Wiring a Tiny House

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We were unable to make use of much in the way of recycled materials for the wiring. I did go to the Habitat for Humanity ReStore in search of outlet and switches, but elected to use newer fixtures with safety features.

**Disclaimer** I am not an electrician and am giving no advice (no good advice) on the subject. You probably shouldn’t wire your house by yourself. But for your entertainment…

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I decided to go with 12 gauge wire to cut down on voltage loss and to allow for future upgrades. I was somewhat daunted by this aspect of building before starting, but as I watched a few DIY videos I became more at ease. After completing the electrical work I would say that it was one of the easier jobs thus far.

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I bought a small (6 slot) standard breaker box and drew a diagram of our outlet, switch, fan, smoke detector and light fixture arrangement based on our floor plan. I ended up using 3 circuits, 2 of which are GFCI protected. We have 3-way switches to allow us to control the kitchen lights from both levels, dimming LED recessed lights in the living room, tamper resistant outlets throughout and 2 outdoor outlets.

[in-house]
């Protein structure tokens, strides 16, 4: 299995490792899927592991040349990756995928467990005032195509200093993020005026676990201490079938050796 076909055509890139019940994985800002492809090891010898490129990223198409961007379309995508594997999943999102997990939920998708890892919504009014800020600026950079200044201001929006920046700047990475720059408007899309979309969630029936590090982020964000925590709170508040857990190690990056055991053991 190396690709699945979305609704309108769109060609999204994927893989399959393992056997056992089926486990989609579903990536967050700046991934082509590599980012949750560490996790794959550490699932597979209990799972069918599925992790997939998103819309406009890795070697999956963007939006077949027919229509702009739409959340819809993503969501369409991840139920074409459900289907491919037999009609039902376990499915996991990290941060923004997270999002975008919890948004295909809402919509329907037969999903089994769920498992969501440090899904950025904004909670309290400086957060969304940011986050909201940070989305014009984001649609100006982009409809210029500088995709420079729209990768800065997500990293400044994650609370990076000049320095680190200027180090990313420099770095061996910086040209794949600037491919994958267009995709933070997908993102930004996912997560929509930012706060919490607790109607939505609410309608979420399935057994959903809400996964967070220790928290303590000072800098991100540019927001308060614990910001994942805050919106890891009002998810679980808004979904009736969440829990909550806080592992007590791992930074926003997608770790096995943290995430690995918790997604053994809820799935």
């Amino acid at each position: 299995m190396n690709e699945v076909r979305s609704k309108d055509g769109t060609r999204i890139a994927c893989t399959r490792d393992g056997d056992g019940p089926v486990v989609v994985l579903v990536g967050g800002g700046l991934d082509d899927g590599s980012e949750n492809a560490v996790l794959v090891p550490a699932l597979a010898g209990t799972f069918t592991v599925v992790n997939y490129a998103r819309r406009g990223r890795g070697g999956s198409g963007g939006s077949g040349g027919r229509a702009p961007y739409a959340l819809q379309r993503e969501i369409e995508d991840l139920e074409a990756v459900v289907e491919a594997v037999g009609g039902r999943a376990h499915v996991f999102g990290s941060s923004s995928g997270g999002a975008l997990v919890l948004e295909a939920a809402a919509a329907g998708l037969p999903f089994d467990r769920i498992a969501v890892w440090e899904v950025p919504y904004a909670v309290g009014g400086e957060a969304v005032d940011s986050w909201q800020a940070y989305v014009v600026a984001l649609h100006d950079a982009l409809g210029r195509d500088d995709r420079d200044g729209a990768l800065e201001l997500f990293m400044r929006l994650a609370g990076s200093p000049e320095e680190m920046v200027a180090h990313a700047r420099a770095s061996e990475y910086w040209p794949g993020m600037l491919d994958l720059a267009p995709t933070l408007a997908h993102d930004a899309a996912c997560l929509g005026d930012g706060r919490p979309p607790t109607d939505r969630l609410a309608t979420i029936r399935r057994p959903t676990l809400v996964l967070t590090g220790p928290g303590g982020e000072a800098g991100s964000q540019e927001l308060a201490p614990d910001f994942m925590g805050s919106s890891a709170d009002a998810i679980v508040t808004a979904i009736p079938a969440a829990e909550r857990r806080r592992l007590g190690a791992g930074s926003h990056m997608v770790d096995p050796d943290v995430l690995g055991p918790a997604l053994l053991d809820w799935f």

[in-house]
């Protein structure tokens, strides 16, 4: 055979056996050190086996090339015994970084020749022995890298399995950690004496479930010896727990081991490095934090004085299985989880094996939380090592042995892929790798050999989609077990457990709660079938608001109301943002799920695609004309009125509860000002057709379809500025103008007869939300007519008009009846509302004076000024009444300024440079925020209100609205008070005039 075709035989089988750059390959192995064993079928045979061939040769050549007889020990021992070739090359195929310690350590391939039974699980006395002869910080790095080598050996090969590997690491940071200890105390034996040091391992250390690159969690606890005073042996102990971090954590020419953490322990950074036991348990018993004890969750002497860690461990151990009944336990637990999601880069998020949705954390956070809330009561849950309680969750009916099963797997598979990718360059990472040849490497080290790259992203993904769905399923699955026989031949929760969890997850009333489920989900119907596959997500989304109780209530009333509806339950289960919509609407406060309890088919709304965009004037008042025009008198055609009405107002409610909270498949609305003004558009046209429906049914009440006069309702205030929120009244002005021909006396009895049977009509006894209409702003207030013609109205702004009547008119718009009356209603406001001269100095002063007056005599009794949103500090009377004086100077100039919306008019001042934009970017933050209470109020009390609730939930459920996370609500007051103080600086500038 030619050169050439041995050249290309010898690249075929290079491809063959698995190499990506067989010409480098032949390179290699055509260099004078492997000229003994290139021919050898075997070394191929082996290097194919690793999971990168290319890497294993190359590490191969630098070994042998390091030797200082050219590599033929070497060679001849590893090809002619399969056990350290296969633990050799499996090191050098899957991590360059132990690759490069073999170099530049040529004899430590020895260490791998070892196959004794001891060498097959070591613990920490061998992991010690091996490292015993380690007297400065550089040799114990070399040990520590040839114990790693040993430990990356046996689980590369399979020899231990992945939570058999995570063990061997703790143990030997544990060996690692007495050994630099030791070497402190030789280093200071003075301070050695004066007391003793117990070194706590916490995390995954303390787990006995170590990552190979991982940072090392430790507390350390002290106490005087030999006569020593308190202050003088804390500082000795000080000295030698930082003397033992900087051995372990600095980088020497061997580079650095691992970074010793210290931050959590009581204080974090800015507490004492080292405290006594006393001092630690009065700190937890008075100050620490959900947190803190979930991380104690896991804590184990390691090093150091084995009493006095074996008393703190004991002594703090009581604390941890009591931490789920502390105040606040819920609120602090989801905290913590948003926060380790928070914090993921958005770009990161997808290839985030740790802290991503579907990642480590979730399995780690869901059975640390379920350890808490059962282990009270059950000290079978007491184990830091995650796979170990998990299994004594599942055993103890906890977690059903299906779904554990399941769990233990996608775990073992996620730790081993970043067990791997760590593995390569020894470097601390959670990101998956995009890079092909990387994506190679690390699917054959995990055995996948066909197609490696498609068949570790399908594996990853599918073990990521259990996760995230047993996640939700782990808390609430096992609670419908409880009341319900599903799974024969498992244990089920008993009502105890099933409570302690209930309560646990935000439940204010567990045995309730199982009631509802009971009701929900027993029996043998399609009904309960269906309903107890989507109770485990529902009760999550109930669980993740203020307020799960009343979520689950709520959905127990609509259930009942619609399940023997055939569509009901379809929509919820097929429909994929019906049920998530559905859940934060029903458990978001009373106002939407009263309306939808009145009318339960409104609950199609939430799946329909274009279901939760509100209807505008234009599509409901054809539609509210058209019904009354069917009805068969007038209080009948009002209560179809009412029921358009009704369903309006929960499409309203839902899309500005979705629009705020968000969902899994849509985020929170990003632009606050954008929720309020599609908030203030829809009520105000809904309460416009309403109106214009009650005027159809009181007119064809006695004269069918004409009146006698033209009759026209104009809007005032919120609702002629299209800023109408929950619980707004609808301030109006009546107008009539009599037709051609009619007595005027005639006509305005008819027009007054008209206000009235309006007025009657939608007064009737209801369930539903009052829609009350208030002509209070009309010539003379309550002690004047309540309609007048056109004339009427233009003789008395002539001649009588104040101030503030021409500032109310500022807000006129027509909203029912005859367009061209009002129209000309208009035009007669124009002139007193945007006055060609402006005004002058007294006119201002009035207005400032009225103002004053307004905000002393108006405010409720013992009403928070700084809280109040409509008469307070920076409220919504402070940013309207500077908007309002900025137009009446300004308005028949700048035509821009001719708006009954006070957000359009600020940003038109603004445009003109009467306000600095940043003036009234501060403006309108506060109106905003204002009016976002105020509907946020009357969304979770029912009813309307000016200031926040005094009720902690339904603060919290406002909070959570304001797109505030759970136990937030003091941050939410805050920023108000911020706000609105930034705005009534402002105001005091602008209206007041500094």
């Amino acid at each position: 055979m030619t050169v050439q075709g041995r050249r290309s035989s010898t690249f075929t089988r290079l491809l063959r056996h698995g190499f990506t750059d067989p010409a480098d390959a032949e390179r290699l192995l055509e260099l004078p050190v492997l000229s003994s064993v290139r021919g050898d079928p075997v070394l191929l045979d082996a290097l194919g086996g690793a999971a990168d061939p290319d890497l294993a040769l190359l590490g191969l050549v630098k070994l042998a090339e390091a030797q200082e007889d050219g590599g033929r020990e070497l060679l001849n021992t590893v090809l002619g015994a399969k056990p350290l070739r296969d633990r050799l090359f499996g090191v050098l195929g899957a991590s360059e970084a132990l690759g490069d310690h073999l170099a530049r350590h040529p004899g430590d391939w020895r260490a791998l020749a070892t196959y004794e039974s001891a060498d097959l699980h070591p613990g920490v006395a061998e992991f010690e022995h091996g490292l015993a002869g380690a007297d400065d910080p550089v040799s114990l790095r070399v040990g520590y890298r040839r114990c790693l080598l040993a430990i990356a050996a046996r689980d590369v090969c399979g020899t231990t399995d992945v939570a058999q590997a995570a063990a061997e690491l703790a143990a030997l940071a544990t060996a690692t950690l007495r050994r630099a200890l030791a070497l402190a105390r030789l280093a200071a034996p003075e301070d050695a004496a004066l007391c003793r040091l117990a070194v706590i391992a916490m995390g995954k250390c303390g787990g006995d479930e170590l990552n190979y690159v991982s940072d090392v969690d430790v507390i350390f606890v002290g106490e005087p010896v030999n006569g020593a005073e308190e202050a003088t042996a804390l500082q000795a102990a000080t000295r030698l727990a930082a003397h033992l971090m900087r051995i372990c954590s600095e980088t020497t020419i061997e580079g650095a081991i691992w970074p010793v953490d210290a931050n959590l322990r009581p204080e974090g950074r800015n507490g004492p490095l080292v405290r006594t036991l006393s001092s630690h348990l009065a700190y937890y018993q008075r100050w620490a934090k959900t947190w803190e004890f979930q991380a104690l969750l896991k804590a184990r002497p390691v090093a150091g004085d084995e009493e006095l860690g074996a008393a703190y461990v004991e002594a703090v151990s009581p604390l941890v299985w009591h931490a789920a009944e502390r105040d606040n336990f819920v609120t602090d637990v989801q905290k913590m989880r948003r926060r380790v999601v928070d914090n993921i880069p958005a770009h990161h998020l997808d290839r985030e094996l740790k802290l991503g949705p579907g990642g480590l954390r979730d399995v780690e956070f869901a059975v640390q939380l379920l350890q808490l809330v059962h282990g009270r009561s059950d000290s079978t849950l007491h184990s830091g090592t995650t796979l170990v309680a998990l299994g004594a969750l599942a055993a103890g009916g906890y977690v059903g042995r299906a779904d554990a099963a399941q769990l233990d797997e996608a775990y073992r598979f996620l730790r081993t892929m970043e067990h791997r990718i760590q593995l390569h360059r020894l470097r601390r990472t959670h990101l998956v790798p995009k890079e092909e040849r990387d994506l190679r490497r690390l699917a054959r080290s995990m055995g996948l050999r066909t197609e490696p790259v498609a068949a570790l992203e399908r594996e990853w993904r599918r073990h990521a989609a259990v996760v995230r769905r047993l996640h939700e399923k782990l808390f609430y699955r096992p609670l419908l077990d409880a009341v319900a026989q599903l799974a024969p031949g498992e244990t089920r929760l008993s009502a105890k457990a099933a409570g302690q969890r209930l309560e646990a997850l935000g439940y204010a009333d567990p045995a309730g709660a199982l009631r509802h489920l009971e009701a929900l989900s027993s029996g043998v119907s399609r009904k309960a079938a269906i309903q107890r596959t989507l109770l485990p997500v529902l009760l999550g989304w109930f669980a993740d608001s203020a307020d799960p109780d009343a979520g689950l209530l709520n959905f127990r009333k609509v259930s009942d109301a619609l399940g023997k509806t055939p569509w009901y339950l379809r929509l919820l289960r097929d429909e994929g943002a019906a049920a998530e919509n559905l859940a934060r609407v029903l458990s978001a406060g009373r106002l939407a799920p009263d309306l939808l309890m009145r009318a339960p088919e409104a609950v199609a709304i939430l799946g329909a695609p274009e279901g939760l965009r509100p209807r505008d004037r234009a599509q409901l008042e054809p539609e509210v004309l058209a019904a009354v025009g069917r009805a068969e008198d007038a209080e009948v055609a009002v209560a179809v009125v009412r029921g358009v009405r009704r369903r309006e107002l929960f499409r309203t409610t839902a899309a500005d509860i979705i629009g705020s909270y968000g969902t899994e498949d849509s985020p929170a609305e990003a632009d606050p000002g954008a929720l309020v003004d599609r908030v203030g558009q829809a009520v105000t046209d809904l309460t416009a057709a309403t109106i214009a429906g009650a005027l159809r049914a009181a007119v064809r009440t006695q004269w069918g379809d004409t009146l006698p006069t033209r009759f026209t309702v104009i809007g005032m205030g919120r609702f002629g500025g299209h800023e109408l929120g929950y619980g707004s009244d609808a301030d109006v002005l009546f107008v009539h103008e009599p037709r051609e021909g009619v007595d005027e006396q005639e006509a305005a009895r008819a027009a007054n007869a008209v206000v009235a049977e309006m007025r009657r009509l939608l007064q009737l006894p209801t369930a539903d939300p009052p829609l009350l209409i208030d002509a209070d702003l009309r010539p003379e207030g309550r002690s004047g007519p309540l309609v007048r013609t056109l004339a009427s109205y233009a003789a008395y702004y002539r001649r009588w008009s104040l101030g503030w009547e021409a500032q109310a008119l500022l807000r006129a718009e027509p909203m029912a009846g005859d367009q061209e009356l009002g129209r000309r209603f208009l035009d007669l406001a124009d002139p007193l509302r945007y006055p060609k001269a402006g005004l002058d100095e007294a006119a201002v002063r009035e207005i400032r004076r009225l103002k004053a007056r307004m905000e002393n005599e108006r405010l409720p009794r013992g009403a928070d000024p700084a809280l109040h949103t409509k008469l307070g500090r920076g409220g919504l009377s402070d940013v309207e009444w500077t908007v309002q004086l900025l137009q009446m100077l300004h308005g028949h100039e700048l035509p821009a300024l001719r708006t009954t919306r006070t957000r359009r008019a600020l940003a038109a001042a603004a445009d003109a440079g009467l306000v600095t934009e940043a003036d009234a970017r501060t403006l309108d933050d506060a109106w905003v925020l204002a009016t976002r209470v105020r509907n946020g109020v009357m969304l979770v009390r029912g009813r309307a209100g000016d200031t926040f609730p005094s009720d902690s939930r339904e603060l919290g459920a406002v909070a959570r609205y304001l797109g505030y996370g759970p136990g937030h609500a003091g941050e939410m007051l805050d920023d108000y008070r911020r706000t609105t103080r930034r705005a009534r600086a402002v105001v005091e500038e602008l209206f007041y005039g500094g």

A few tips:

I feel like the heavy duty plastic boxes are worth the extra money; the cheap ones just seem too flimsy.

The tamper resistant outlets are a good option if you have or plan to have kids.

The good wire strippers are worth the money. Klein makes a set that strips Romex as well as 12/14 AWG wire and cuts the wire with ease.

3-way switches aren’t all that difficult to wire and they will make your life easier in the long run.

GFCI outlets are cheaper than the GFCI breakers and do the same job. We put one in the kitchen and one in the bathroom


Siding a Tiny House with Up-cycled Fencing

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This may not be the easiest way to produce a pretty exterior for your home, but we were set on using recycled material and we’re happy with the results.

We happened to be in the city and with some time to spare we decided to look for lumber we could use for siding. We had not decided whether to use shingles, ship lap or board and batten as we began perusing Craigslist. We somehow came to the idea (I can’t claim that this was an original thought because I truly don’t remember) to find old cedar and/or redwood fencing – a cheap and weather-resilient material.20141028_16465120141103_174134